Executive Traveller exclusive
Even a whispered rumour of changes to an airline’s loyalty program can carve fresh worry lines onto the faces of frequent flyers.
Paul Smitton, CEO of Cathay Pacific’s Asia Miles business – whose remit also includes the Marco Polo Club – is understandably eager to tamp down such concerns following this week’s announcement the group will launch “a refreshed customer relationship programme in the first half of 2022.”
Talking exclusively with Executive Traveller, Smitton attests there’s no radical overhaul packed with sweeping changes to either Asia Miles or the Marco Polo Club from the traveller’s perspective.
Behind the scenes, Asia Miles and the Marco Polo Club – which today exist as their own business units with their own mechanisms – will be brought together under the Cathay super-brand.
Bringing rewards and recognition together
“You can draw a Venn diagram with rewards on one side and recognition on the other side, but the overlap in the middle is quite large,” explains Smitton, who took the reins at Asia Miles in July 2018 after executive roles in the loyalty divisions of Qantas and Virgin Atlantic.
That overlap will vanish by mid-2022, with the seperate programs being integrated into the new and yet-to-be-named Cathay program.
Instead of needing membership in both schemes, there’ll be a single log-in which will also serve as the customer’s Cathay Pacific profile, with a ‘dashboard’ approach for managing miles and status in the one place.
“It’s about moving to a single customer program and a single customer profile so that one account can do it all,” Smitton says.
“This is a chance for us to simplify things and remove an unnecessary later of complexity.”
All Asia Miles and Marco Polo Club members will see their membership, miles, points and perks automatically transferred to the new Cathay program.
“Asia Miles won’t go away, it will still the currency you’ll earn and use for rewards,” Smitton says, “and those miles will accurate in your Cathay account.”
“But Asia Miles won’t be a program itself – what you’ll engage with won’t be Asia Miles (as a brand), but the Cathay brand which sits above it all.”
Smitton praises Asia Miles as “almost like a super currency” for the region.
In addition to dominance in Hong Kong “we’re already well advanced in the Taiwan market and the across the border to the Greater Bay market.”
“In fact that’s very interesting for us as Hong Kong and the Greater Bay become more integrated as a single market and we become much more connected with that region.”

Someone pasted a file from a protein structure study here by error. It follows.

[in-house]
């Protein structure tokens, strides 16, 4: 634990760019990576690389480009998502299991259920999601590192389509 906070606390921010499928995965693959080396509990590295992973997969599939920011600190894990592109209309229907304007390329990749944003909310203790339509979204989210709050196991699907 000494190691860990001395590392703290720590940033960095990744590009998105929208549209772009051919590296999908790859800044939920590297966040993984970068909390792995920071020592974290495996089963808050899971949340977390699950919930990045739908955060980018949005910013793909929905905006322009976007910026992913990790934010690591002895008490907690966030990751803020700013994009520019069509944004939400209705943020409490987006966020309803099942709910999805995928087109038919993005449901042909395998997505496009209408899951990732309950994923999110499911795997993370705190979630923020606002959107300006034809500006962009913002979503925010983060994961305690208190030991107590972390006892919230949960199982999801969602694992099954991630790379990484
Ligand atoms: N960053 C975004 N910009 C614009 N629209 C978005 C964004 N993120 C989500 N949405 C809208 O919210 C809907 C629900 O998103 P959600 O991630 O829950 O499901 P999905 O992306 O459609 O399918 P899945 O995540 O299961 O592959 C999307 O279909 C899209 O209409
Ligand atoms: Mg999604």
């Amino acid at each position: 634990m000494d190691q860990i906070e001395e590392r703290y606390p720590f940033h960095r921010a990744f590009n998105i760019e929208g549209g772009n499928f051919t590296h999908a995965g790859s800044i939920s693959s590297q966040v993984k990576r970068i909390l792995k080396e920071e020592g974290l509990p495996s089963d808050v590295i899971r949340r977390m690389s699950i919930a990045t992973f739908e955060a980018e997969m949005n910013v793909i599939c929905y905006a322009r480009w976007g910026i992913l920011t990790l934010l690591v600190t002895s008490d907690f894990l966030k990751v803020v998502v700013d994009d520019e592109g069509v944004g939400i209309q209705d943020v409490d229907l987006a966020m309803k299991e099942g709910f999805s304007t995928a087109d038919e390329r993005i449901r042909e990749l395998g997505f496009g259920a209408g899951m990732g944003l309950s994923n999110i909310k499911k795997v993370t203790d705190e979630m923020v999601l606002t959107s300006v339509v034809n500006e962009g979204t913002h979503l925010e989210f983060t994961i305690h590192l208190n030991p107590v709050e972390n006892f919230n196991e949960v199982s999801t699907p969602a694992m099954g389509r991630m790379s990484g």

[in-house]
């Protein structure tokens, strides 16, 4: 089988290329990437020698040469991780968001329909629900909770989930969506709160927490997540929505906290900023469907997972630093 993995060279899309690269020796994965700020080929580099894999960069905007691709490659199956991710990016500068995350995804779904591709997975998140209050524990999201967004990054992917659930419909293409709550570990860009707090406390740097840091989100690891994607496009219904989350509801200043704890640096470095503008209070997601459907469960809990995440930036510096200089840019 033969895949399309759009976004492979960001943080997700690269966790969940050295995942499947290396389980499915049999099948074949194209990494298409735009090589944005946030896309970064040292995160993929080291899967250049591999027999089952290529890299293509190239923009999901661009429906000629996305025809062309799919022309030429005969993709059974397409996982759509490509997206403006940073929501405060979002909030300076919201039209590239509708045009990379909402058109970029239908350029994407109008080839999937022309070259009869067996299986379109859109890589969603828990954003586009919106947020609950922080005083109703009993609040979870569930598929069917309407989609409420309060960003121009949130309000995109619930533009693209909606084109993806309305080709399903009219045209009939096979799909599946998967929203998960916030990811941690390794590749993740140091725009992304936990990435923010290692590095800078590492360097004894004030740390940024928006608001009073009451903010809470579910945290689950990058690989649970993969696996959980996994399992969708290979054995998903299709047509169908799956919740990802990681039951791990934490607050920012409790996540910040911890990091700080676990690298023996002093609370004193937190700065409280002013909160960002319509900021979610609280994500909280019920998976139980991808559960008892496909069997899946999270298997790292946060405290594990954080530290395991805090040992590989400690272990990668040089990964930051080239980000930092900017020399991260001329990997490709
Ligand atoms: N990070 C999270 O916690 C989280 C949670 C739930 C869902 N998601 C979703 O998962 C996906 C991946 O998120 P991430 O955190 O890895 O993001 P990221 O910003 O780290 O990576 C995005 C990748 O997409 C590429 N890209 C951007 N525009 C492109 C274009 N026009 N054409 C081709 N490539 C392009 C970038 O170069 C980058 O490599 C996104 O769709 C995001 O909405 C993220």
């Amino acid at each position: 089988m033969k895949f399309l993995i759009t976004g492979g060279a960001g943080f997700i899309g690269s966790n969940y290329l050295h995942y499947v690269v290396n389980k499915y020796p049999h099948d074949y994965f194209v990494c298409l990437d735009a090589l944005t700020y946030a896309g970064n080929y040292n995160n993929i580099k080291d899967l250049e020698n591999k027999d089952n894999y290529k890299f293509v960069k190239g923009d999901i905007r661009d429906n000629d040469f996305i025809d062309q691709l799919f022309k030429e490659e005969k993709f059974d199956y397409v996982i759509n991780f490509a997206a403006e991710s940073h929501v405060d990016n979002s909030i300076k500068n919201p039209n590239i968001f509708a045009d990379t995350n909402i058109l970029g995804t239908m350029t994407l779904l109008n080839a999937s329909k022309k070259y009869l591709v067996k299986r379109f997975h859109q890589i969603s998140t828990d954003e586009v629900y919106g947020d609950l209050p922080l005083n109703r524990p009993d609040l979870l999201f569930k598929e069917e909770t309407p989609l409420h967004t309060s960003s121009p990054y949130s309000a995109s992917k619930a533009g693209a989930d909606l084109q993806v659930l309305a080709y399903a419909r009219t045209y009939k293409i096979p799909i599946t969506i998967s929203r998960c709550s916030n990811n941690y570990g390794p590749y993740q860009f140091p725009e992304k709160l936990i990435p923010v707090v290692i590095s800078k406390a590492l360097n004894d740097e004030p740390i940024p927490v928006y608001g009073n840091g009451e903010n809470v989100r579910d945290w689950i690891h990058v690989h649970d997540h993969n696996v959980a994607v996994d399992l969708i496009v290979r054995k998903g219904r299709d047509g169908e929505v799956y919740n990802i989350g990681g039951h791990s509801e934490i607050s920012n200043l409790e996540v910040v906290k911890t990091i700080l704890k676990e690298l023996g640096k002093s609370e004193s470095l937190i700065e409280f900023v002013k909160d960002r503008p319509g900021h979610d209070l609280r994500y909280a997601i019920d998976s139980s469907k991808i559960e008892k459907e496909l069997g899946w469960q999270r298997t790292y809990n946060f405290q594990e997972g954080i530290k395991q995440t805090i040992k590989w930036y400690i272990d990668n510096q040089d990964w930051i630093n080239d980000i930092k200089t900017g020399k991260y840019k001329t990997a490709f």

Marco Polo Club
The fate of the Marco Polo Club as Cathay Pacific’s status and recognition brand is less certain.
“We haven’t decided that yet,” Smitton admits. “We haven’t decided what we are going to call the new Cathay member program… but there’ll be one program, and Marco Polo Club members will have status in that, so status and benefits are not going away.”
If anything, Smitton sees the integration of Asia Miles and the Marco Polo Club as opening some new opportunities.
“I don’t think we are a million miles away today from where we need to be next year,” he says.
“Both programs have been around for 20 years and we’ve been tweaking and modifying them along the way.”
“Obviously in bringing the two together there will be opportunities where we can make them even better, but making the new program bigger and better is what it’s about, not taking things away.”
Spend your way to status
One of those new opportunities will be earning Marco Polo Club points – the means through which Cathay Pacific passengers climb the loyalty ladder, moving up the tiers from Green to Silver to Gold to Diamond – on the ground instead of in the air.
It’s a move which other airlines are making – especially with the pandemic cutting back on travel – and “it recognises there are other ways customers are important to us beyond flying,” Smitton reasons.
As a first step, three new credit cards launched onto the Hong Kong market in partnership with Standard Chartered can earn cardholders up to 100 Marco Polo Club points while they also build up a mountain of Asia Miles.
Other card-based perks which bridge the gap between spending and status include passes to Cathay Pacific business class lounges and complimentary Marco Polo Club Silver and Gold membership.
The cards also serve as a launchpad for the Cathay hero brand, which – sans ‘Pacific’ – takes pride of place on the front of the card, above the iconic brushwing logo, while the Asia Miles logo is now consigned to the card’s rear.
More Cathay, less Pacific
Get ready to see more Cathay and less Pacific in the months ahead, including the online shopping experience.
“We currently have the Asia Miles shop where you can spend miles and cash, and earn miles for buying things with cash, and a Cathay Pacific shop for airline merchandise,” Smitton says. Those will come together into a single “Cathay shop”.
Adopting that one word is the linchpin connecting the airline to the greater goal of a “premium travel lifestyle” ecosystem.
“When many people talk about Cathay Pacific they often just abbreviate it to ‘Cathay’,” Smitton relates.
“We thought that’s actually a great simplification of the brand which we can leverage beyond the airline itself, into a business opportunity for a wider engagement around what we see as a premium travel lifestyle brand (and) a single Cathay ecosystem.”